The other day The Boss and I went to visit our friend who lives in Bandra in West Mumbai. Bandra was first colonized by the Portuguese in the 1500’s and administered by Jesuit Priests and consequently became home to a predominantly Christian population.
In more recent times Bandra has become the preferred residential location for the rich and famous and is to Mumbai what Beverley Hills is to Los Angeles.
Many of Bollywood’s bright lights live here and every time The Boss and I come to eat in one of the many excellent restaurants we always spot a celebrity. Not seen a superstar yet, the equivalent of say, a Tom Cruise or a Julia Roberts, but we have spotted many other actors and actresses each time we have dined.
The Boss is an excellent spotter. She only needs to see someone once in a magazine and will then recognize them anywhere. I am terrible. Most of these people, without makeup and in normal clothes look nothing like their on-screen persona, so consequently I never notice, preferring to tuck into my food and knock back copious quantities of fermented grape juice, and it is only when the Boss brings them to my attention, that I realize that I am eating in the presence of Bollywood Royalty.
The interesting thing is that if any of these film and TV stars are out in public in other parts of the city or India they are mobbed in no time by the public. But in Bandra that is uncool. Bandra residents may glance sideways and will possibly mention it to their companion, but will not make a fuss and they just carry on with whatever they are doing. Even though I am a foreigner here and don’t watch a great deal of Hindi films I still get a thrill at seeing someone famous or even infamous, but Bandra people would never lower themselves to indulge in star struck adoration.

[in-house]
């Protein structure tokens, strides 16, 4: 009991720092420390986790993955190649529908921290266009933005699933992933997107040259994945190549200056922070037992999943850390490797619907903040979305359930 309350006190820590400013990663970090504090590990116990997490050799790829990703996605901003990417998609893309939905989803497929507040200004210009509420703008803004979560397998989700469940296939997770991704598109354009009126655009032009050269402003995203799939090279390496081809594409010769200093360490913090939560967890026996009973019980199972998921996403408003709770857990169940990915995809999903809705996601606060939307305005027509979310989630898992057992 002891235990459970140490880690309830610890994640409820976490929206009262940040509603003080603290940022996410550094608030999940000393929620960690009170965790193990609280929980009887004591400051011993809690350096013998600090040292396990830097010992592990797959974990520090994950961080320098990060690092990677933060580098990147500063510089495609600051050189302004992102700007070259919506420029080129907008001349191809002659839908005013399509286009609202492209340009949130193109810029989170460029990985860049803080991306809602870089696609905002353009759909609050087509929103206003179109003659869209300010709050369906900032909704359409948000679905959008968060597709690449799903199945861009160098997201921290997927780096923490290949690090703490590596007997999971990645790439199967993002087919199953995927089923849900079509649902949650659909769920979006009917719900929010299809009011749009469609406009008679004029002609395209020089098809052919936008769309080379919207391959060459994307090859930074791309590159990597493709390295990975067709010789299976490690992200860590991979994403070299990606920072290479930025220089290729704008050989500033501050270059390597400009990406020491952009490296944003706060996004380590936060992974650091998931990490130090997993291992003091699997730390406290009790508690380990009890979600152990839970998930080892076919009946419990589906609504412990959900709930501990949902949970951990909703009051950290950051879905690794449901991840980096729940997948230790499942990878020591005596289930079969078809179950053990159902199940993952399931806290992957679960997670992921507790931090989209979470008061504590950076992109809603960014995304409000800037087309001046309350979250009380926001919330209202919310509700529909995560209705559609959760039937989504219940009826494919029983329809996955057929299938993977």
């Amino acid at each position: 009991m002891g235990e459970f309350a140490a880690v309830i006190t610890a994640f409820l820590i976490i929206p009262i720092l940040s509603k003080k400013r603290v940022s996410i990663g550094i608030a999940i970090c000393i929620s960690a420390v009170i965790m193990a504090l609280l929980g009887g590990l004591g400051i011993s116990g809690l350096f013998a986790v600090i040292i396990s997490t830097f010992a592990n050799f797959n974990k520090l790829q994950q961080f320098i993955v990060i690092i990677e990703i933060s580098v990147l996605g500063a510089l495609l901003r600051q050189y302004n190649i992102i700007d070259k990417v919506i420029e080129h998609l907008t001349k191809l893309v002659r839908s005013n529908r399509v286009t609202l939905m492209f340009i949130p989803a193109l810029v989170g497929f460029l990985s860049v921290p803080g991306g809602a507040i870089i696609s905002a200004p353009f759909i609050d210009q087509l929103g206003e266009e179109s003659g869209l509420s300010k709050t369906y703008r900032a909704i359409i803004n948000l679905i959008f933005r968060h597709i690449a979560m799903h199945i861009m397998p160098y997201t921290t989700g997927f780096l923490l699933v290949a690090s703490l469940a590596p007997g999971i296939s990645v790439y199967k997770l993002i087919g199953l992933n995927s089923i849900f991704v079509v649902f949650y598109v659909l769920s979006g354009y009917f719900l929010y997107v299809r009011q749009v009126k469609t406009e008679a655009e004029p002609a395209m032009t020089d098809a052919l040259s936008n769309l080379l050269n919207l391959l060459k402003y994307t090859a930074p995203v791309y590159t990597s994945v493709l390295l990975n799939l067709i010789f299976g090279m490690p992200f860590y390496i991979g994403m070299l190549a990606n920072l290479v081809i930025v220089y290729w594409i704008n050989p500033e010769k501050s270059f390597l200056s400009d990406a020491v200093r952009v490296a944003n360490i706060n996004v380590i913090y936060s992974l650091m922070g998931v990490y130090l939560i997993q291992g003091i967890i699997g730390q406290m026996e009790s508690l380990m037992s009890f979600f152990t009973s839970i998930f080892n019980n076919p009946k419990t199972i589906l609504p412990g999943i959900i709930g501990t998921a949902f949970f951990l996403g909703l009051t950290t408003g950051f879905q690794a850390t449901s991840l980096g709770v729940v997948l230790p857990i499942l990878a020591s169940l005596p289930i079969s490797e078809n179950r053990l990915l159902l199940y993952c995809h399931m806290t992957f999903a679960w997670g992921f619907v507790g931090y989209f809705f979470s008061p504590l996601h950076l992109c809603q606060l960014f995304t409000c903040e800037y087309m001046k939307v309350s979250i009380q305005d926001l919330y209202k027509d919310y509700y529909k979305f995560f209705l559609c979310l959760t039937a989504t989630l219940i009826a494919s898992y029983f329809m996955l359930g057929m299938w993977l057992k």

I wonder if it’s the same in Beverly Hills? Can any readers enlighten me?
Mumbai (Bombay) Gateway of India (Photo credit: Wikipedia)
I’m now in Mumbai for a little while. I enjoy coming here. Mumbai is different, it has a buzz, and energy all of it’s own. It reminds me of Hong Kong which also seems to run on some indefinable electricity.
People are here from all over India creating a melting pot of many different cultures. The Hindi is different, mixing Marathi, English and Gujarati words together with Mumbaiker slang. You can speak to everyone in English, they will understand, however you may not understand the reply as it will often come back in their native tongue. I have had long conversations with people in this way, me speaking English and them replying in Hindi. Hand gestures filling the gaps in comprehension.
Food is available from all over the world as well as the famous Mumbai street food. Vada Pao, a spicy potato fritter sandwiched between two slices of Pao, an unsweetened bun, being my favourite. ( see here for a recipe )
I will never forget the first time I came to India. I flew into Mumbai or Bombay as it was then (and still is to many) late at night. I remember stepping out of the plane into the thick humid warm air filled with an amazing array of different smells. People everywhere even late at night.
On the drive from the airport in the dim light I could see numerous mounds on the footpaths and the central road divider. It was only after about 20 mins that I realized these were people sleeping, in front of shops, under flyovers and in the patches of earth that separate the road lanes. People who come in their droves from the interiors of India to seek fame and fortune in this huge city already bursting at it’s seams. Leaving their villages and sometimes their families behind they come in their hundreds of thousands in the search for a better life and maybe catch a glimpse of the god like figure that is their favourite Bollywood star. Some succeed, there are many rags to riches stories, but most don’t, and end up living on footpaths and in the ever expanding slums.